The only downside is, at some point, I'll need to replace the u-shaped hooks that attach to rack. They are cheaply made and one hook was slightly bent before I started the ride. However, the center clamp is a nice touch, insuring hooks stay in place.

Eight days of bike touring on GAPCO's amazing network was certainly a highlight of 2013. I couldn't have traveled with better companions than my husband and dear friend, Patty. I hope we share many more two-wheeled adventures.

For a collection of day by day blog posts, see GAPCO Trail 2013.

Monday, January 20, 2014

What Gets Me Out Riding in January

I parked my bicycle in gobs of salt at a community college.

It's easy to say I won't ride my bicycle in the winter. Excuses abound. It's too cold, too snowy, too wet, too much salt on the road. Mostly, I'm resigned to walking for exercise from November to March, but there are situations when riding a bicycle is the perfect solution to commuting woes.

I saw this rack, after I parked my bike in a traditional rack (see above photo), and wondered about
 the advantages of this rack style. It takes up less space and has better visibility to rear entrance.
I may have to lift weights though to hoist my heavy bike!  

I choose to ride a bicycle when: a 5-mile circuit is too long to walk for allowed time; parking a car costs money—if you can even find vacant parking spaces (nothing bugs me more than endless circling to locate an empty space); and primary exercise for the day is swimming. To fit it all within a shortened timeframe, riding a bicycle is the right transportation option (provided my prerequisites for riding in winter are met: dry roads and temperatures above 20F).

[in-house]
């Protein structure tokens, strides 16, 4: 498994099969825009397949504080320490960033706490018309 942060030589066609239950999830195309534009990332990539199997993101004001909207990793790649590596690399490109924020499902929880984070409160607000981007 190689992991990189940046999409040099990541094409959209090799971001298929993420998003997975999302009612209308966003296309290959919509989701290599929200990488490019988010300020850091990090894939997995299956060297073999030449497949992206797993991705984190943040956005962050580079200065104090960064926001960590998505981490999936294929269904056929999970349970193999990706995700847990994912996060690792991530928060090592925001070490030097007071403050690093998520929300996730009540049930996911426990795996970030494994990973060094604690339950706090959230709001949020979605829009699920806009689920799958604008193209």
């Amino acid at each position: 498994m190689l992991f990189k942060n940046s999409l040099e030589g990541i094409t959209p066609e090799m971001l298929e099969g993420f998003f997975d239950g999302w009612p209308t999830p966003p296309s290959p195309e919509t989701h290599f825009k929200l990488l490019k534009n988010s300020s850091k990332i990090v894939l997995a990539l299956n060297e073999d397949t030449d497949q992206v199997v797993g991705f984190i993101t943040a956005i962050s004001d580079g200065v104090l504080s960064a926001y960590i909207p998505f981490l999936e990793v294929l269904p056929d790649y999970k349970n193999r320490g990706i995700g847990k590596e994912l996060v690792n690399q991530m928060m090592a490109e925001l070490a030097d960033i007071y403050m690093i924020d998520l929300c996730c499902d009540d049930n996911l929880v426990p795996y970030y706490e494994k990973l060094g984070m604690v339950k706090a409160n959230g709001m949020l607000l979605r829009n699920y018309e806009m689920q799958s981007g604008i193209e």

In these instances, it helps to know where my helmet is stored. I also keep one bike ready to haul out the door.

Saturday, January 18, 2014

The Ideal Bicycle

If you could only own one bicycle, what would it be?

For those who own a cornucopia of bikes it's inevitable to entertain the possibility of culling the fleet, retaining one all-around bicycle. It would certainly clear out our garage—which isn't a bad thing—though I'm unwilling to break down and do such a ghastly thing quite yet. However, owning a singular bike has its appeal.

Would I keep a bike from my current stable? Or, is there another type that's a more appropriate fit?